"In India," Nehru said in a 1960 speech, "we always have two aspects: One is heartening and enlivening, the growth of a great country struggling under adverse circumstances and making good; the other is this lowering of spirit, the absence of idealism and living confined to one's petty self and the growth of all manner of narrow-minded, petty jealousies."
Like his mother before him, Rajiv Gandhi's method for dealing with these internal disturbances is to blame them on outside forces, the so-called "foreign hand." In this way, Gandhi deflects criticism of his own government. Gandhi claims that the Punjab problem, for example, is the result of archrival Pakistan's training of Sikh terrorists. Likewise, the Gurkhaland movement in Darjeeling is said to be the work of intrigue from Nepal.
"India is not coming apart at the seams," explained one senior official, reflecting the Gandhi line, "but outside people are pulling at the seams."
There are some Indian academicians who argue that India's awesome diversity, in fact, acts as a glue to hold the country together.
A senior military official confided recently a pet theory for why India has never been threatened by a military coup d'etat. "The best argument against a military coup is that no commander can expect to take all the communities represented in the ranks with him," he said.
T.K. Oommen, a sociology professor and an expert on Indian ethnicity at Jawaharlal Nehru University, agrees on a more general level. "The very diversity and size of India make it possible for a lot of tension to be absorbed," he said. "It also gives a government huge leverage in system management."
Still, to an outsider reading the bloody news accounts, India must appear a sea of hatreds and turmoil--a place, like the one in an old Kingston Trio song, where "the whole world is festering with unhappy souls."
Indeed, keeping track of India's various rebellions, their impassioned leaders and gruesome tolls requires the discipline of a statistician.
In one week of December, for example, Sikh terrorists killed the 22 bus passengers in Punjab, insurgents with the tribal national volunteers murdered 13 non-tribal persons in Tripura and more than a dozen Muslims were killed in rioting in Bangalore set off by a local newspaper's publication of a story entitled "Mohammed the Idiot," a fictional account of a village simpleton.
Strangely enough, as disparate as these events may seem, there is a unity of sorts in the kinds of recognition the various groups are seeking.
The complaints of the Konkanis against the Maharashtrans, for example, are very similar to the complaints of the Maharashtrans against the Gujaratis in Bombay, a few hundred miles up the coast from Goa.
In fact, the fevered pleas of the Goan Konkanis, India's newest ethnic interest group, are not all that much different from those of the Gurkhas in Darjeeling, the Mizos of Mizoram, the Tribals of Tripura, the Muslims of Kashmir, the Hindus of Kashmir, the Muslims of Karanataka, the Tamils of Tamil Nadu and even the Sikhs of Punjab--the scene of India's bloodiest ethnic conflict. Every one of these movements is born out of some real or imagined slight by another of the hundreds of Indian ethnic divisions.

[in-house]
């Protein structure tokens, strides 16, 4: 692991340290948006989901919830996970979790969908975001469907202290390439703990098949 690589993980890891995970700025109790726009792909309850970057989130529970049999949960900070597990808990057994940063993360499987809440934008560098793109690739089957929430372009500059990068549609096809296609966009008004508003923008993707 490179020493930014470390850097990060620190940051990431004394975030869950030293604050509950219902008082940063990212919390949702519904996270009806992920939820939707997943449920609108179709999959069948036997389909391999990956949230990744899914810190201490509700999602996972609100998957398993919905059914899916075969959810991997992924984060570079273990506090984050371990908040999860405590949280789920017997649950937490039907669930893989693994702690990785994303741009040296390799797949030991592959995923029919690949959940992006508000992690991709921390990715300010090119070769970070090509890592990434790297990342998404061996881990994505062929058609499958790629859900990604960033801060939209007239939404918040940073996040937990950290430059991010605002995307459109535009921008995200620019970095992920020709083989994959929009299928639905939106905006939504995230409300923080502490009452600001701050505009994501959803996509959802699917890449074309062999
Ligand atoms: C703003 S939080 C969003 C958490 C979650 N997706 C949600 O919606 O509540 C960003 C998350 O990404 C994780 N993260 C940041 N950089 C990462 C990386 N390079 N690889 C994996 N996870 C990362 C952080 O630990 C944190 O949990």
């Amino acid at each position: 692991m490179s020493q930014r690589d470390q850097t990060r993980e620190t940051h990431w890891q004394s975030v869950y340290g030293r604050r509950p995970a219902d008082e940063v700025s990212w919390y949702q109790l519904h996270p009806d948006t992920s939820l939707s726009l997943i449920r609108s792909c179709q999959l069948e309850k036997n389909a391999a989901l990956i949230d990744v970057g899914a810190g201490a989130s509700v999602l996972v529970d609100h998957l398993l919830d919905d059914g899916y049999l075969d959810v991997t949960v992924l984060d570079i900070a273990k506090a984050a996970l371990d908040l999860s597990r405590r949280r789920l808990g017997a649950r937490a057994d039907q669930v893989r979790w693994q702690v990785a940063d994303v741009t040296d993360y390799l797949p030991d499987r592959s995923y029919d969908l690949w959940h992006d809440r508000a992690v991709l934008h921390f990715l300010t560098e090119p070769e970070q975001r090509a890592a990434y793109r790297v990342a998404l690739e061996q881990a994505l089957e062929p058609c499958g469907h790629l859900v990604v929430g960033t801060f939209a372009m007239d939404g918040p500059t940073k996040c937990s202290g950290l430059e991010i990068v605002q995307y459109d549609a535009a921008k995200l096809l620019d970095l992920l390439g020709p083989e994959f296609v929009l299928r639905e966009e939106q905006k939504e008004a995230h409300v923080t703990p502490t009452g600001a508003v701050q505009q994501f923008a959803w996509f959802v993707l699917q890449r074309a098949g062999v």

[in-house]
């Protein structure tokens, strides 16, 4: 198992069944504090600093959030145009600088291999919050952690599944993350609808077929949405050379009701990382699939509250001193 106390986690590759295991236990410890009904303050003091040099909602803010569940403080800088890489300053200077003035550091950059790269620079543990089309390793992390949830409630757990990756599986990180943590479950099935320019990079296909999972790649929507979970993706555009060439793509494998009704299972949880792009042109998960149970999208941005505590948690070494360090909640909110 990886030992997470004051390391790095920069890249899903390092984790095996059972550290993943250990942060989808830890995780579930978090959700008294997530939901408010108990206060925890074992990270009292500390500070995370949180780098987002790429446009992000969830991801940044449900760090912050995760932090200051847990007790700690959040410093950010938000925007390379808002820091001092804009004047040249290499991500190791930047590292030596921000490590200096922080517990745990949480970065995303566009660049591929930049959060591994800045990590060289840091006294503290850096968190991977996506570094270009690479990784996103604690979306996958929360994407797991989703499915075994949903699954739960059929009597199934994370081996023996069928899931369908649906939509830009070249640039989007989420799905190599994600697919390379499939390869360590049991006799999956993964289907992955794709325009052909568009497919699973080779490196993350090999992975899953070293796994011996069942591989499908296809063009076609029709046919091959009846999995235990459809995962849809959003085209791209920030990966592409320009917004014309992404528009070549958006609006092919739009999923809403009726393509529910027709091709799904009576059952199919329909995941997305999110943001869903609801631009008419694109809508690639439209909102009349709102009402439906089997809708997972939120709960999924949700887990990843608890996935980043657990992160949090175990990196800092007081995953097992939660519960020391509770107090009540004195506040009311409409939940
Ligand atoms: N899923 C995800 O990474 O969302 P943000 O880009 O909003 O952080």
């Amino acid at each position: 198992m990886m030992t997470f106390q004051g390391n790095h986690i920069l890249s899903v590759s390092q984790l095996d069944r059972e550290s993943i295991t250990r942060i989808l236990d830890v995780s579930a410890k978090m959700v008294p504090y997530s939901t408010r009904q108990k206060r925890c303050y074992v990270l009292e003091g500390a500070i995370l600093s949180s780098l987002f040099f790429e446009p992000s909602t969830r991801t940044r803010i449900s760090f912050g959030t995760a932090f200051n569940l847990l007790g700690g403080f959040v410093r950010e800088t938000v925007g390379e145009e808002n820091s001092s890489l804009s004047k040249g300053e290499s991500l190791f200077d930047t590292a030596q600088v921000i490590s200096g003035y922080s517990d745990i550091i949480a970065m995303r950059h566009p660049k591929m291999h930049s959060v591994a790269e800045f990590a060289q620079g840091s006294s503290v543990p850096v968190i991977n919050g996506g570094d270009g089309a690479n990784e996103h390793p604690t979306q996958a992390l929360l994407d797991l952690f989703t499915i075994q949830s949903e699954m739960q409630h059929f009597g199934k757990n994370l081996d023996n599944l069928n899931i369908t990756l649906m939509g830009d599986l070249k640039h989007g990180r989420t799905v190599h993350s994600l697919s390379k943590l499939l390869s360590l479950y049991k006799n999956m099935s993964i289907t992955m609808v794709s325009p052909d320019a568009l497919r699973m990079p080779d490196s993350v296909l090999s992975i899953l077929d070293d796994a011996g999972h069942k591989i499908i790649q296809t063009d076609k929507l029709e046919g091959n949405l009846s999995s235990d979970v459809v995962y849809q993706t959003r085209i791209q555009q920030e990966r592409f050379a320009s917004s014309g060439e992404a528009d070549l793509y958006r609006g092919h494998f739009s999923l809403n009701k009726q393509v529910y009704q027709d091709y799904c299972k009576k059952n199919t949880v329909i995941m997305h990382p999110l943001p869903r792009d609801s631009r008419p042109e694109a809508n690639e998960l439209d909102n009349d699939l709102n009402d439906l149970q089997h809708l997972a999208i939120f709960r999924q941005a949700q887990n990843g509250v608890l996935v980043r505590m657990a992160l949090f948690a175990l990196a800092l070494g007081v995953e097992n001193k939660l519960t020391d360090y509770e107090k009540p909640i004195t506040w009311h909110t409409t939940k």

Violence Is Not New
Yet as shocking as some of these situations might seem, they are certainly not new to the Indian landscape. At the time of independence, as many as 2 million persons, primarily Muslims, Sikhs and Hindus, were killed during the bloody partition of British India into Pakistan and modern India.
Some intellectuals claim that the ethnic conflicts that plague India have become more violent than the ones that flared in the time of Nehru.
"The bitterness and the bloodiness of the conflicts, the multiplicity and complexity, is a great deal greater," said Pran Chopra of the Center for Policy Research.
About 3,000 Muslims, for example, were massacred by Assamese tribals in 1983 near the town of Nellie. Another 2,000 Sikhs died in the rioting following the assassination of Indira Gandhi in 1984; Sikhs were the target because she was killed by her Sikh bodyguards.
Relatively Few Deaths
Despite the sensational nature of some of the killings, however, the actual number of deaths in most of these conflicts is relatively low. For example, in this, the most violent year of the ongoing Punjab conflict, 550 persons have been killed in the state.
To put this in perspective: Punjab has a population of 16 million, yet the number of people killed there in violence is less than the number of murders in Detroit or Dallas, both of which have populations under 1 million.
A senior Indian government official put it another way: "This year in Uttar Pradesh (a large northern Indian state), more than 600 women were killed in disputes over dowry--more than (died) in Punjab (violence)."
While there probably has been an increase in the level of violence that accompanies these constant ethnic conflicts, there has also been, said Chopra, a growth of "homogenizing factors" in Indian society--such as television and mass marketing of products--that tend to bring the country closer together.
A Difficult Task
"We are all much more homogenized in matter of dress, food habits and knowledge of different parts of the country through travel than we have ever been before," Chopra said.
A growing middle class also is a factor in preserving national integrity. "The middle class has an investment in the stability of the country," Chopra said.
In addition, there appears to be a growing recognition that India will never be able to free itself from its ethnic wars.
"National integration is an extremely difficult, if not altogether impossible task," wrote Ram Jethmalani, a columnist for the Indian Express chain of newspapers. "Friction, violence and even bloodshed cannot be totally eliminated and must recur from time to time. We must be content with a more modest objective."
The objective, Jethmalani suggested, would be for Indians to pull together in times of war or natural disaster. Indians, he said, may be forever feuding among themselves. But if they can be trusted to unite against a foreign enemy, "we will have achieved what we possibly can," he said.